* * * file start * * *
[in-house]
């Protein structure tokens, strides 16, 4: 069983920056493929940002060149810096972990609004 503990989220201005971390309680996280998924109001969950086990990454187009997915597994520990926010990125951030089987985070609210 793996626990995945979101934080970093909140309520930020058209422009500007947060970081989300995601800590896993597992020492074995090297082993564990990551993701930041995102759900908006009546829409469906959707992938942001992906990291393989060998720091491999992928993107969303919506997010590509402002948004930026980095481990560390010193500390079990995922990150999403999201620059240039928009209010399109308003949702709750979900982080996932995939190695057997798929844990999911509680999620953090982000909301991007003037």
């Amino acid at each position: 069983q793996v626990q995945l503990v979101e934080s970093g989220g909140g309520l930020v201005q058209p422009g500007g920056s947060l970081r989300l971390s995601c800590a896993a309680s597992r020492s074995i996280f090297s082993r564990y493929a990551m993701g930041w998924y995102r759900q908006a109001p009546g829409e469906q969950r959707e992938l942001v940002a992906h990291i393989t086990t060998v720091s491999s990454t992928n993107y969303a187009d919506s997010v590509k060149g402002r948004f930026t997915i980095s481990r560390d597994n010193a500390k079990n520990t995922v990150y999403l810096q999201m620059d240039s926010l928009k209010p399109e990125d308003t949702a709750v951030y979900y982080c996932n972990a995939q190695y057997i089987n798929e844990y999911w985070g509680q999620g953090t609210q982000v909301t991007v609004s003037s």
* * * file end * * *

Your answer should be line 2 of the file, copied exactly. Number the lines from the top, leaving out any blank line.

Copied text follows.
């Protein structure tokens, strides 16, 4: 069983920056493929940002060149810096972990609004 503990989220201005971390309680996280998924109001969950086990990454187009997915597994520990926010990125951030089987985070609210 793996626990995945979101934080970093909140309520930020058209422009500007947060970081989300995601800590896993597992020492074995090297082993564990990551993701930041995102759900908006009546829409469906959707992938942001992906990291393989060998720091491999992928993107969303919506997010590509402002948004930026980095481990560390010193500390079990995922990150999403999201620059240039928009209010399109308003949702709750979900982080996932995939190695057997798929844990999911509680999620953090982000909301991007003037």